Wangala is the harvest festival of the Garo community. Wangala is celebrated in many separate places across the season. Those who want to experience the largest Wangala can head to the 100 Drums Festival – a more recent convergence of multiple festivals on one single stage held on the first week of November.
Wangala is a reminder to all of the rich indigenous culture of the Garos – many of the symbols and rituals reflect the strong beliefs that existed before Christianity entered these verdant hills. The main deity of Wangala is the sun-god and the main soundtrack is provided by the Nagra drum. Towards the end of the festival (which continues for days), the largest batch of dancers converge on the main celebration area with multiple drums and perform the ceremonial and traditional dances.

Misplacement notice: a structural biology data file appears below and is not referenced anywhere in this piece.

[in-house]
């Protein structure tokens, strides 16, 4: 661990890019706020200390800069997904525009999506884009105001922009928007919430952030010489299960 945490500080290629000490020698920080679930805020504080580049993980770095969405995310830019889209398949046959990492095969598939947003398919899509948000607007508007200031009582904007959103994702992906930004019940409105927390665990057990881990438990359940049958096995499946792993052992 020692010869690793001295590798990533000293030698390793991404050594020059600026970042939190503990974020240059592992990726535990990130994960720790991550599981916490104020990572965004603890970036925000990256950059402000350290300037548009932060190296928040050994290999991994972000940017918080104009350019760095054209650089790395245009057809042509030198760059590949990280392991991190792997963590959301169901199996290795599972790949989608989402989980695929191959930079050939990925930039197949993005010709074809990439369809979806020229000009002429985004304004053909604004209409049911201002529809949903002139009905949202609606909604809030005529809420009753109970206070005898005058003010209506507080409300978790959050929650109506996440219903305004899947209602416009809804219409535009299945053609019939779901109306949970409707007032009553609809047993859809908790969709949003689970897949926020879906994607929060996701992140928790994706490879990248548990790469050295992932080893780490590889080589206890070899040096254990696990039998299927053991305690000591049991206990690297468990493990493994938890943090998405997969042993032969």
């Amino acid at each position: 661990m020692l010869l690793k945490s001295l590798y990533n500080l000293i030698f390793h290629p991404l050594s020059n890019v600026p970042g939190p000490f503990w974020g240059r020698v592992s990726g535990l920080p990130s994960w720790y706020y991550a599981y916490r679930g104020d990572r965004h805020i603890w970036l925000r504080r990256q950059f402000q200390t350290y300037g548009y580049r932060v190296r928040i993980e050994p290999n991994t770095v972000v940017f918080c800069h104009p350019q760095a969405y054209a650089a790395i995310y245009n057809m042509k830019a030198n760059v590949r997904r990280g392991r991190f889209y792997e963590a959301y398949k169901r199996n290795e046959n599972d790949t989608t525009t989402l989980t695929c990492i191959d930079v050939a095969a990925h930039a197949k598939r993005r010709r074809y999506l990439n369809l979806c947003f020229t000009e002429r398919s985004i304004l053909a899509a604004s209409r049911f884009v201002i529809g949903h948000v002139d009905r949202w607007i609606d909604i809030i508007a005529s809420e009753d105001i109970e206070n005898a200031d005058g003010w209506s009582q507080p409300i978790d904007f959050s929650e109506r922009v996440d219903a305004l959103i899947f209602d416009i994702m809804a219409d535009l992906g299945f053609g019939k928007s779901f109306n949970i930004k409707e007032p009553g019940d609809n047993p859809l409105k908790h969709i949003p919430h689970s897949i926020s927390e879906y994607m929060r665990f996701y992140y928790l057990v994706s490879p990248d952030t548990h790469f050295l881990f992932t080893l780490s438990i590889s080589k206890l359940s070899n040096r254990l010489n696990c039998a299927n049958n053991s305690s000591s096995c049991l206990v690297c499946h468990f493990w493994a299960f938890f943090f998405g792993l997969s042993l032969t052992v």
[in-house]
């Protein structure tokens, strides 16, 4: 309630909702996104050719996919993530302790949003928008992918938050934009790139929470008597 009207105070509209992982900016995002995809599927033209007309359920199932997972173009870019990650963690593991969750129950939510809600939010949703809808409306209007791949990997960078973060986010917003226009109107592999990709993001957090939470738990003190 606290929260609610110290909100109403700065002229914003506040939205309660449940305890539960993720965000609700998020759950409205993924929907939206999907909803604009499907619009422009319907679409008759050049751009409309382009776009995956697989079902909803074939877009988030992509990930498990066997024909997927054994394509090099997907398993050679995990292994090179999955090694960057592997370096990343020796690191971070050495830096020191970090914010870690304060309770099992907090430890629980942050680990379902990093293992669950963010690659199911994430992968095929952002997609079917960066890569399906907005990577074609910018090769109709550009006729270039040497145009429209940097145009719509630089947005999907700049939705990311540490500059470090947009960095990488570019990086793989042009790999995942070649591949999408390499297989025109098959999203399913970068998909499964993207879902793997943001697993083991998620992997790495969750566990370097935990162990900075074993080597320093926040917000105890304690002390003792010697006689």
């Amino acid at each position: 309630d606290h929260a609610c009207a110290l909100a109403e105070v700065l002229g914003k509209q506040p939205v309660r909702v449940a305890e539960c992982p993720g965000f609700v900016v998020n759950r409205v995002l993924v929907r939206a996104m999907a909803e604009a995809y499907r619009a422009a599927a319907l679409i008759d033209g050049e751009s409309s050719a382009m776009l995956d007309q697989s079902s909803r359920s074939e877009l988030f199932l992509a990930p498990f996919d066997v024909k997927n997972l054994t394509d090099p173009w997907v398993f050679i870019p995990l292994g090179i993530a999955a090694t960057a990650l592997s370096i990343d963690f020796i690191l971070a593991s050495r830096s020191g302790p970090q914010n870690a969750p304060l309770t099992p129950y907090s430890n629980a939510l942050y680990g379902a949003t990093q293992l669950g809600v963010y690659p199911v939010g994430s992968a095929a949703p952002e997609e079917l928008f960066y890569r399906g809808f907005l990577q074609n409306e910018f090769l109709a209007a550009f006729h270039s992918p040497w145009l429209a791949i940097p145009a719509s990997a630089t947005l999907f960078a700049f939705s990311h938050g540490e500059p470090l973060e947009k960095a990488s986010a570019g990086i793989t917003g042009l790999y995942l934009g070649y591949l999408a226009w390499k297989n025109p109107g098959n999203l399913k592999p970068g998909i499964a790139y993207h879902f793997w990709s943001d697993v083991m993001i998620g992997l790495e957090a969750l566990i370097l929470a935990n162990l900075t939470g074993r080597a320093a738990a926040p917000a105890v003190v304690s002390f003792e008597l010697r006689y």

Wangala is a time of revelry – as the harvest is complete and the people can rejoice. In the midst of the festivities, apart from soaking in the beautiful dances and outfits, visitors can enjoy local cuisine and traditional beverages like the famous Garo rice wine – bitchi. During the Wangala festival, the men and women are dressed in the best of traditional apparel, showcasing vivid colours and patterns. Some of the eye-catching garments that the women wear include the bead-embellished chroko ganna, the ganna dakmanda (wrap), the chinani (shawl), ganna kore kinga (traditional top), and the kotip (a headscarf-like accessory). The men are dressed in the gantap (wrap), the genji gisim (shirt) or they can also replace that with a pandra (a crisscrossed cloth worn across the body), and kadesil is the distinctive headgear. Coral, shells, beads, and silver dominate the many ornaments worn by the men and the women.